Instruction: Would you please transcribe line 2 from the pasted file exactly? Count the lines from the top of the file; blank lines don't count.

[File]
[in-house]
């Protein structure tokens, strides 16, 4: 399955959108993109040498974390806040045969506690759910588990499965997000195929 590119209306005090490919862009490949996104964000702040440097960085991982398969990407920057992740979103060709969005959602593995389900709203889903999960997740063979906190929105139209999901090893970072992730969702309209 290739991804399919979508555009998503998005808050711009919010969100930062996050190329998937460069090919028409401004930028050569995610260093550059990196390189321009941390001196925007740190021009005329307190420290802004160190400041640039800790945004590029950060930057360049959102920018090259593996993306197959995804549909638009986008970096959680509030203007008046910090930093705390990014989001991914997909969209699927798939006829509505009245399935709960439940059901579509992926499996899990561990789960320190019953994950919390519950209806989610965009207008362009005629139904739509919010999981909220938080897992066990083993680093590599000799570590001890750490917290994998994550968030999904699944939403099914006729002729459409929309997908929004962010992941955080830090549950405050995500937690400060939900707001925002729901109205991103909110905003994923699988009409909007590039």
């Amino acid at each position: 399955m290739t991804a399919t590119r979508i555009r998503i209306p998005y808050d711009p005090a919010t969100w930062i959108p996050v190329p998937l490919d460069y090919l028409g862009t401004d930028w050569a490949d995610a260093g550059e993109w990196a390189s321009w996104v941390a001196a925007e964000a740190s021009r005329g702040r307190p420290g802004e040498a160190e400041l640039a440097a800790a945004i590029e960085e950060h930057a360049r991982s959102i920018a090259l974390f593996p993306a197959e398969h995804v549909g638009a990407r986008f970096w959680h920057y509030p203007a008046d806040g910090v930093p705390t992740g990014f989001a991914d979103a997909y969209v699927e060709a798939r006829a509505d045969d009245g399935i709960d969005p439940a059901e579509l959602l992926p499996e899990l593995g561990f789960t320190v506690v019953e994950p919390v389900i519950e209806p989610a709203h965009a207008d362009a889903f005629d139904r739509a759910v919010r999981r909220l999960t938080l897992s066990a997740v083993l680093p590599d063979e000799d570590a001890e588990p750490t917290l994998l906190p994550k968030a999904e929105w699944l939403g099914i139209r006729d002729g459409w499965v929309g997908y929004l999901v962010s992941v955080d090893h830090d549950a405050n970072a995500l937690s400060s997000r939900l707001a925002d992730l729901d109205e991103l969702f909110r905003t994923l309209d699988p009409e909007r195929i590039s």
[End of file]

């Protein structure tokens, strides 16, 4: 399955959108993109040498974390806040045969506690759910588990499965997000195929 590119209306005090490919862009490949996104964000702040440097960085991982398969990407920057992740979103060709969005959602593995389900709203889903999960997740063979906190929105139209999901090893970072992730969702309209 290739991804399919979508555009998503998005808050711009919010969100930062996050190329998937460069090919028409401004930028050569995610260093550059990196390189321009941390001196925007740190021009005329307190420290802004160190400041640039800790945004590029950060930057360049959102920018090259593996993306197959995804549909638009986008970096959680509030203007008046910090930093705390990014989001991914997909969209699927798939006829509505009245399935709960439940059901579509992926499996899990561990789960320190019953994950919390519950209806989610965009207008362009005629139904739509919010999981909220938080897992066990083993680093590599000799570590001890750490917290994998994550968030999904699944939403099914006729002729459409929309997908929004962010992941955080830090549950405050995500937690400060939900707001925002729901109205991103909110905003994923699988009409909007590039």